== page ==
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Double Vision by Tricia Sullivan

Double Vision (edition 2005)

by Tricia Sullivan

Series: Cookie Orbach (1)

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1274155,390 (3.21)12
Combining William Gibson's mistrust of consumerism with Philip K. Dick's ability to twist reality through ninety degrees, DOUBLE VISION is the stunning new novel from the Arthur C. Clarke Award-winning author of MAUL. When shy, psychic bookworm 'Cookie' Orbach watches television, she sees things. But not the things that you or I would see. Cookie sees The Grid - a strange, shifting landscape where human forces battle against an enemy they dare not kill. Her employer, the mysterious Dataplex Corporation, pays her well to watch this war, and asks only that she report her observations but take no direct action, which suits her passive demeanour just fine. But Cookie's quiet life is about to be shattered. Her two very different worlds are threatening to merge in a way that shouldn't really be possible, and everything is about to change. And we do mean everything ...… (more)
Title:Double Vision
Authors:Tricia Sullivan
Info:Orbit (2005), Paperback, 384 pages
Collections:Your library
Tags:Science Fiction

Work details

Double Vision by Tricia Sullivan

  1. 00
    Vurt by Jeff Noon (crimeminister)
  2. 00
    The Memory of Fire by George Foy (bibliojim)
    bibliojim: Equally fine use of language, the same appreciation for artistic creativity.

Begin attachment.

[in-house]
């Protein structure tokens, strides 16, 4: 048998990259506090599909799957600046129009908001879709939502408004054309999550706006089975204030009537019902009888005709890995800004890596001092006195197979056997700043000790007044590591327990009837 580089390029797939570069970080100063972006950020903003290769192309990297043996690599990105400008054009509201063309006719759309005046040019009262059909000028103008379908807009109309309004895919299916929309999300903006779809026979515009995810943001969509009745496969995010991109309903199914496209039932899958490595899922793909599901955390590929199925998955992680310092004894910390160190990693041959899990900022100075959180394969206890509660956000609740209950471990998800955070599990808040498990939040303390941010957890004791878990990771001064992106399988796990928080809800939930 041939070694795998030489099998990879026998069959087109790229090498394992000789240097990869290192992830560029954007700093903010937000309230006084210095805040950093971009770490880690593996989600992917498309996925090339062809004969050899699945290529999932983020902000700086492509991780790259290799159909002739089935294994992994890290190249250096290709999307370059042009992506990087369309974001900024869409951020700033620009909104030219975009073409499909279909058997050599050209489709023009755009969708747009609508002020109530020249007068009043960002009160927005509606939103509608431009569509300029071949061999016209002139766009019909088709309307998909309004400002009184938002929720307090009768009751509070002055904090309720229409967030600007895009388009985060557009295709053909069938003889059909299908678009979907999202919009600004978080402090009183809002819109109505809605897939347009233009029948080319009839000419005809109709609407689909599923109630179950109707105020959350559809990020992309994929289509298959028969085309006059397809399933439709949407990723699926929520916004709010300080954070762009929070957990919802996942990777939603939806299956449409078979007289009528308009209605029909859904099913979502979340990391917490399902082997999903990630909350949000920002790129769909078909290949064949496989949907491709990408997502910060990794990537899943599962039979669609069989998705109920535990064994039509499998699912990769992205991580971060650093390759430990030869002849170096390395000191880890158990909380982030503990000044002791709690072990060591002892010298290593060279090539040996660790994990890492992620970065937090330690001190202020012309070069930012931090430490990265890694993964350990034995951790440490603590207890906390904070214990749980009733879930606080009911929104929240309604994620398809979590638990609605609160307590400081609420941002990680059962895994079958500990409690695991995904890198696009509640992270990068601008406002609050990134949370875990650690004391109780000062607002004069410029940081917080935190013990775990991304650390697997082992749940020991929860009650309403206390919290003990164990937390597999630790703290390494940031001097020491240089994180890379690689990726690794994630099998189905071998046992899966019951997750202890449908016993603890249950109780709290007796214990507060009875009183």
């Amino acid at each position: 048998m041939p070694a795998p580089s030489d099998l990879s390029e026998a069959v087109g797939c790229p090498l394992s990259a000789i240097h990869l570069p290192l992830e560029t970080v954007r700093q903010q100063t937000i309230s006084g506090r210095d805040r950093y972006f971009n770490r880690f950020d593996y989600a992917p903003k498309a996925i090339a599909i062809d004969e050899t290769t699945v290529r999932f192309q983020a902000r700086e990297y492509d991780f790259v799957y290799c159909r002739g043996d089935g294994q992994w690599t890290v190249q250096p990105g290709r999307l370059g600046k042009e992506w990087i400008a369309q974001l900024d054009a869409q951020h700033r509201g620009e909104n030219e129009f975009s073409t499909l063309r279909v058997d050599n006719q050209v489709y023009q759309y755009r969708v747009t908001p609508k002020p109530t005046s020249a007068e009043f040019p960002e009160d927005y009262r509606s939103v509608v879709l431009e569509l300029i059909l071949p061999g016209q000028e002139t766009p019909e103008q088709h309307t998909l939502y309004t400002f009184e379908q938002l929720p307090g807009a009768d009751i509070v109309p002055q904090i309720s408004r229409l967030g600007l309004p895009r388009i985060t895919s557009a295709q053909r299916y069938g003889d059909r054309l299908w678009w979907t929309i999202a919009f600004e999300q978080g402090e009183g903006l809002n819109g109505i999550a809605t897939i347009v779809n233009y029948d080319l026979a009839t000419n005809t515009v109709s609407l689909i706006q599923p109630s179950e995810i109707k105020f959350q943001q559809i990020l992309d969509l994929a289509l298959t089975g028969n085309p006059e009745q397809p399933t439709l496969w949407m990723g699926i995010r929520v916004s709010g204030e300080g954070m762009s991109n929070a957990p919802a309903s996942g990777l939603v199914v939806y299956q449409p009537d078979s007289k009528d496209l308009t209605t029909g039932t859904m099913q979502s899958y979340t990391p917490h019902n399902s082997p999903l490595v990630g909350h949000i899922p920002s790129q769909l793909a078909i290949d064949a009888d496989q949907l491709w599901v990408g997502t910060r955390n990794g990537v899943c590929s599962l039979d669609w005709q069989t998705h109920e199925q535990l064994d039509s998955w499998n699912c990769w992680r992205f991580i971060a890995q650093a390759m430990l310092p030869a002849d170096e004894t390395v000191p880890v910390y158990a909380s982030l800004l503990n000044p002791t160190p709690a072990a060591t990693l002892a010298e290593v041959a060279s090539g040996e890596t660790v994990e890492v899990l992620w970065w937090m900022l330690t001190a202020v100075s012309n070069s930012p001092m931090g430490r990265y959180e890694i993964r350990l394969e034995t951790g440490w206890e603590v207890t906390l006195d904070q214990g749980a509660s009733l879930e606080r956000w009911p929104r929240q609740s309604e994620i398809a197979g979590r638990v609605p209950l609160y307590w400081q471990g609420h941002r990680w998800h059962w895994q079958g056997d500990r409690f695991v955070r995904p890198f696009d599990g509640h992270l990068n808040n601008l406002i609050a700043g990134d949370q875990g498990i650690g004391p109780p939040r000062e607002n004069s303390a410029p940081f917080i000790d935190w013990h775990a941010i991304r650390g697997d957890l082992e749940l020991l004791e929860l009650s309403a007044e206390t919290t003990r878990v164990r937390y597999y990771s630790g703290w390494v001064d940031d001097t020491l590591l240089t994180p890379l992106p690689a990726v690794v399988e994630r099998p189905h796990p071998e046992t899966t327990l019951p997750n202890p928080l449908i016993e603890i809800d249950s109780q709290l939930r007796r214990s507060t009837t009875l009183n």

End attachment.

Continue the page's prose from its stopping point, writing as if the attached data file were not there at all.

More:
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» See also 12 mentions

Showing 4 of 4
Tricia Sullivan is always interesting. but this is a minor work; it doesn't quite fire on all cylinders. and frankly Cookie Orbach's everyday life here seems to have more going for it than the sf plot stuff. and it ends practically in mid-sentence. there's a sequel (Sound Mind), though, i haven't read yet: could it be a much longer novel, not meant to be chopped in half? stay tuned. ( )
  macha | Jul 10, 2019 |
I wanted to like this one more, but it was a bit of a slog. Cookie Orbach reports on her visions of a off-planetary adventure to a company that sells the information. How real are her visions? How crazy is she? I was never really sure and her "real" life was more interesting than her crazy war fantasy life which often didn't make sense. Points for having a majority of female characters though. ( )
  cindywho | May 27, 2019 |
Cookie's life is mundane and dominated by food, but her dayjob is exciting: she operates a remote flyer supporting troops fighting the complex information-dense meme-eating Grid on a planet far far away. Or maybe not. This is not an easy read for anyone who likes certainty about the reality of things, and not my usual sort of light escapist read at all. Once I stopped worrying about being too stupid to understand what was really going on, I could let myself be carried along by the developing plots in the Grid and the "real world", and Cookie's own growth and development out of her rut.

http://rmc28.dreamwidth.org/421857.html ( )
  rmc28 | Jan 9, 2011 |
Interesting approach to the cybergeek story, the heroine is very likeable. It got a bit confusing with all the different things happening in cyberspace but on the whole, a good read. ( )
  HeatherPetty | Aug 20, 2009 |
Showing 4 of 4
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For the Heim sisters

And for my daughter

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Maybe it's the bonelessness messing you up.
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New Jersey, 1983. Cookie is an obese, introverted sci-fi fan who can't watch TV because it causes her to 'channel' the events of another reality. Her disability is seen as an asset by her employer who requires her to watch television and report the events that she witnesses in another world known only as The Grid.
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